Visitor Pass: The Making of an iHeartRadio Event

By: Brian Friedman, Event Photographer

I’ve always found concerts and all things "behind-the-scenes" to be fascinating, so having the opportunity to photograph the two together for iHeartRadio has been an incredible experience to say the least. As one of their event photographers, I’m in the unique position of getting a bird’s-eye view of everything it takes to put on an iHeartRadio show.

Each event starts with small pieces. Lots and lots of small pieces.

These small pieces come together like a very large and complex puzzle that has been thought out and executed with mind-blowing precision. Each and every major event that iHeartRadio puts on has its own unique stage and set, and everything is custom—meaning it’s being assembled for the first and last time. This is no small undertaking, and requires a ton of manpower and expert coordination.

For any given event, there are architects, lighting and sound designers, riggers, electrical engineers, pyro specialists, staging professionals, broadcast specialists, security personnel, producers and talent executives all working together to pull it off without a hitch!

Some productions take five days to put together (the iHeartRadio Music Festival) and some take just one (an iHeartRadio Jingle Ball concert). Whatever the size of the project, I try my best to arrive as early in that process as possible. For a show like the Music Festival, I aim to get there before anything is loaded in so that I can setup a camera just for a time-lapse like this one:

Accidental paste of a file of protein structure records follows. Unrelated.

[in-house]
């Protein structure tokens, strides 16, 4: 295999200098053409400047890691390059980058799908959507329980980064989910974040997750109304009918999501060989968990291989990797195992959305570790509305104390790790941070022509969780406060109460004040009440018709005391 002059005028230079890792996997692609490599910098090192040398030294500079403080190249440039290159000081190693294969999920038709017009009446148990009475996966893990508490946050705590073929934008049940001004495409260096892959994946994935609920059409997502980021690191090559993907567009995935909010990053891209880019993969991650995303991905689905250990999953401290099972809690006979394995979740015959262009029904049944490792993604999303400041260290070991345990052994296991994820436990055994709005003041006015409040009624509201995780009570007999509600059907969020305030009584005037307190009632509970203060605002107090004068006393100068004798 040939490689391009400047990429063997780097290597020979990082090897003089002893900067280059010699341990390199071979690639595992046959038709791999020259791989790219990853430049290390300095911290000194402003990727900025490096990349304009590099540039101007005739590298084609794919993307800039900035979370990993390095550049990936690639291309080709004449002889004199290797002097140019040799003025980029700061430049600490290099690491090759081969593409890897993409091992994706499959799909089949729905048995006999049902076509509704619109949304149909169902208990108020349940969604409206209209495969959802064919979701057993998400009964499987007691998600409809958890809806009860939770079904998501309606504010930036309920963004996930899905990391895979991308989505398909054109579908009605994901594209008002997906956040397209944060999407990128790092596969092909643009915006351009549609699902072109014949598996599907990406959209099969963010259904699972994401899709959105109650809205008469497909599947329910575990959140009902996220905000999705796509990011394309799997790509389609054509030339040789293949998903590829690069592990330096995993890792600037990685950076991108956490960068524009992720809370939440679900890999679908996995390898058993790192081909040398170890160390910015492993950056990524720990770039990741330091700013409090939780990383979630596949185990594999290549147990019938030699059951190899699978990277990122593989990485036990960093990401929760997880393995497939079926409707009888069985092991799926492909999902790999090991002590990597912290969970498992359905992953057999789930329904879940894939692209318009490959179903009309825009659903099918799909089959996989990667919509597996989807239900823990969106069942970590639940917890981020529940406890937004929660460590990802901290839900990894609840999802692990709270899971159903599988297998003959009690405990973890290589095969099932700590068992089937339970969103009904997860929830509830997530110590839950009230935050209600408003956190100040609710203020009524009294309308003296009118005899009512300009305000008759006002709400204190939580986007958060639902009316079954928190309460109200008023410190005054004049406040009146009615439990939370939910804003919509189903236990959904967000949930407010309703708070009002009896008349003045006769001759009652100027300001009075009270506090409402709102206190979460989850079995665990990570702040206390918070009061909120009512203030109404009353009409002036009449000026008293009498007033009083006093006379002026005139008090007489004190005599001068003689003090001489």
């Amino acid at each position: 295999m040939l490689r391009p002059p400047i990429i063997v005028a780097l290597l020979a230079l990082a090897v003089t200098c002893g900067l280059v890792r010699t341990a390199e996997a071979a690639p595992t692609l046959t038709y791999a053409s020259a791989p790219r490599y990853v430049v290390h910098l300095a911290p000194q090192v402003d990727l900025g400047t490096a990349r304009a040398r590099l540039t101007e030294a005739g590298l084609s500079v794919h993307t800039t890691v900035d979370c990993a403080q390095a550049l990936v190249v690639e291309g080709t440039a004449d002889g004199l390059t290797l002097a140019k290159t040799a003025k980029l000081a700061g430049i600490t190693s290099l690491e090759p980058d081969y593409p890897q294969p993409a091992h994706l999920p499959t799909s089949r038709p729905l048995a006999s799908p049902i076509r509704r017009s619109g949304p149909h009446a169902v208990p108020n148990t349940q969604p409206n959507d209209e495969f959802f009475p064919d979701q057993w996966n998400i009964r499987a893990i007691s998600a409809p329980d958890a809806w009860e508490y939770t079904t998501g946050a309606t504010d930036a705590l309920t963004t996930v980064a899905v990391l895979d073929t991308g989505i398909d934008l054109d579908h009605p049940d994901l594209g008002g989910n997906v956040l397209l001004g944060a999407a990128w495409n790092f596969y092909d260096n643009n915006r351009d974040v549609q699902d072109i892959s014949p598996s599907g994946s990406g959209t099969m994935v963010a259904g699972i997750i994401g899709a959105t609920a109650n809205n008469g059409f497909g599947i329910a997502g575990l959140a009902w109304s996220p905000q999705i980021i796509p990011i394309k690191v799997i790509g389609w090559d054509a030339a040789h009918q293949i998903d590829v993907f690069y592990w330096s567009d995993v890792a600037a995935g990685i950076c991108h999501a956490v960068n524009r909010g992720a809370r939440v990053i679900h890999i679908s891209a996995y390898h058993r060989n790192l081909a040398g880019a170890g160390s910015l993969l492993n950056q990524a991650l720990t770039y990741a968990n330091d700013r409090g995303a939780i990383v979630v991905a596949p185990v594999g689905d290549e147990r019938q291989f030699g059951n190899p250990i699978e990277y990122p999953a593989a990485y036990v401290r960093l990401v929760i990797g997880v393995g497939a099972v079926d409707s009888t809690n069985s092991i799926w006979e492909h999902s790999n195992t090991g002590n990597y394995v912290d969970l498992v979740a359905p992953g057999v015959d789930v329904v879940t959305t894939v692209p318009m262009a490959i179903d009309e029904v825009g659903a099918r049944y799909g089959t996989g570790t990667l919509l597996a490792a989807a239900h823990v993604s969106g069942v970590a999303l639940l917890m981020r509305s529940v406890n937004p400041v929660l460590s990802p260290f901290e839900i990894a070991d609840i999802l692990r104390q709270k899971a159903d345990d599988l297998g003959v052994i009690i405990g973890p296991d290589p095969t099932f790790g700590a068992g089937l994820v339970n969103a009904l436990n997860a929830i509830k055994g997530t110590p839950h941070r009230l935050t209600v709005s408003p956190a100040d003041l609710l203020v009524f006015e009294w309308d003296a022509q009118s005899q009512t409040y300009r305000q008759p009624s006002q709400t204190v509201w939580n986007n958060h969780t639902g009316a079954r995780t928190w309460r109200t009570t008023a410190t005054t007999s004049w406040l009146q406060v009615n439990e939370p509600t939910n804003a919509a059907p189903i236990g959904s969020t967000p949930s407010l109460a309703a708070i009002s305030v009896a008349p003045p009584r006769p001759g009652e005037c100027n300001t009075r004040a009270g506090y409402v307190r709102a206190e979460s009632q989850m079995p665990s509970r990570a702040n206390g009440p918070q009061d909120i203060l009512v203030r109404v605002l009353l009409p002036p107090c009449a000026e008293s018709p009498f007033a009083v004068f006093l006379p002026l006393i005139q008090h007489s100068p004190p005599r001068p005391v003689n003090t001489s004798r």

Over the course of the buildout, I walk around the arena and surrounding areas capturing the elements that get put together and make the show.   

Every hour, a new part of the “puzzle” has been built and over the course of a short few days, you start to see a show come to life. It’s really incredible!

Although the production team may never get the attention of the performers who take their stage, without them, the show would not go on.  

At the end of the day, my approach to shooting is always the same—to pursue art. Whether I’m capturing Taylor Swift or her dressing room sign, I’m always striving to portray my subject in the most creative way possible.

Photos by: Brian Friedman for iHeartMedia